PRAGUE – Walking into the second floor of the Clementinum Astronomical Tower and Baroque Library, visitors are greeted by a corridor that leads to the magnificent library, which boasts a collection of 27,000 books, most of them in Latin.
One of the most interesting things about the Clementinum Astronomical Tower is that the building stands as a testament to the scientific discoveries that have served the public since its construction, and still serves them to this day.
The tower makes an appearance in Argentinian writer Jorge Luis Borges’ “The Secret Miracle.” In the short story, the protagonist has a dream in which they find themselves within the Clementinum library, witnessing librarians fervently searching for God amidst its vast collection of books.
Youth Journalism International students toured the Clementinum, marveled at its library and climbed its tower as part of the 2023 Global Conference in Prague.
The first floor’s walls were almost completely covered with pictures of the moon, which seems ordinary, as it is an astronomical tower. Then it came as a surprise to learn that these were the first pictures ever taken of the moon.
The Baroque Library on the second floor was built by the architect Kilian Ignaz Dietzenhofer and finished by 1726, according to Clementinum guide Krystof Komoly.
Academics – especially astronomers – would reunite in this building to study and talk about their thoughts and theories. What’s interesting about this building is that the Baroque Library is also the National Library of the Czech Republic.
All of the books published in Czech have been stored here. It’s an integral part of preserving Czech culture, Komoly said.
Some of the oldest and most unique books in the world are inside this beautiful room. The oldest book they have is an Egyptian manuscript from the third century, while the heaviest is a 75-kilogram book filled with Catholic songs, according to Komoly.
The Clementinum also shelters 4,000 incunables, meaning 4,000 books that were printed 50 years after printing was invented. In total, the library contains three million books.
The Jesuits began the construction of the Clementinum. Every detail of the insides of the building was set up with the purpose of spreading knowledge and the Catholic faith.
On the ceiling, angels are painted in a way that it looks like they’re peeking into the books, but you can also see little drawings of fire.
According to guide Krystof Komoly, fire was a symbol of knowledge, so they considered fire a gift from God that needed to be shared.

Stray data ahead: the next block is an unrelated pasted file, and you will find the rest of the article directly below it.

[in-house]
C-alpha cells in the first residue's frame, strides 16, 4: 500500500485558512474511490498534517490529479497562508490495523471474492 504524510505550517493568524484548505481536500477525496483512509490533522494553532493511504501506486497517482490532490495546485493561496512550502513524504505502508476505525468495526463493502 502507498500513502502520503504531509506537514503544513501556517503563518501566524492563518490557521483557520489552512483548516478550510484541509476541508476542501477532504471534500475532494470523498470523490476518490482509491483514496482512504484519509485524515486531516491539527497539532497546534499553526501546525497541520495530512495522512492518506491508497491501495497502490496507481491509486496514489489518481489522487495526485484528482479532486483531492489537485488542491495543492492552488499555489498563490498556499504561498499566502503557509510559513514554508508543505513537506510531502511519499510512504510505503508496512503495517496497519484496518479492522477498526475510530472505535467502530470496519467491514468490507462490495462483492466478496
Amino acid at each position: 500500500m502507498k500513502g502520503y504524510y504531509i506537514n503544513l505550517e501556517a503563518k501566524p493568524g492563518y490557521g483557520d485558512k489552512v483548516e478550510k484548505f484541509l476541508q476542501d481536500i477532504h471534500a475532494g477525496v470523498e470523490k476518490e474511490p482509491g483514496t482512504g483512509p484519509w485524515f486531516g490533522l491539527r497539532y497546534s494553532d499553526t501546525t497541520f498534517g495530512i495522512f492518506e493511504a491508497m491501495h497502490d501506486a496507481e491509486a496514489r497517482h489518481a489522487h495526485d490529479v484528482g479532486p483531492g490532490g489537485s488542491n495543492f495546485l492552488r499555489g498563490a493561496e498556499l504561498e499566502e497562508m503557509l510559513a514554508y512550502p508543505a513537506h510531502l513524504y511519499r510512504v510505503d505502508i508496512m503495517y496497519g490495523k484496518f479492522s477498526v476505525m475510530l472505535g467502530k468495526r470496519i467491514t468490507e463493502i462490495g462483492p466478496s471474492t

Every space of every shelf, of every column, was filled with books, which need to be in a specific light and temperature.
Visitors cannot enter the library, but you are allowed to take a peek into this literary heaven.
In the heavenly painting on the ceiling there’s a little inscription in Latin that reads, Scientia non habet hostem nisi ignorantem, which means, “Knowledge doesn’t have enemies except ignorance.”
Every single part of the tower was built to serve the community.
The third floor just has an artifact whose whole purpose was to give people the time. From 1892 to 1927 people would gather outside of the tower and wait in the street to set the time in their clocks by this device.
In 1925, the radio started broadcasting the time.
In 1723, the Clementinum Astronomical Tower became the first museum in Prague and the Czech Republic. The academics at the time realized they had a magnificent collection of measuring devices which they wanted to show to the public.
Every country’s history includes some violence and a bit of tragedy, including the history of the beautiful city of Prague.
But then you find these hidden gems in the history of humanity which are meant to show you that not always everything was – and is – as bad as we might think.
Regina López is a Senior Correspondent with Youth Journalism International from Mexico. She is a co-author of this news story and contributed a photo.
Usraat Fahmidah is a Senior Reporter with Youth Journalism International from Bangladesh. She is a co-author of this news story.
Reporter Naz Mergen and Senior Correspondent Bilge Güven of Türkiye, Reporter Viktorie Goldmannová of Czechia, Senior Correspondent Norah Springborn of the United States and Senior Reporter Anjola Fashawe of the United Kingdom contributed photos.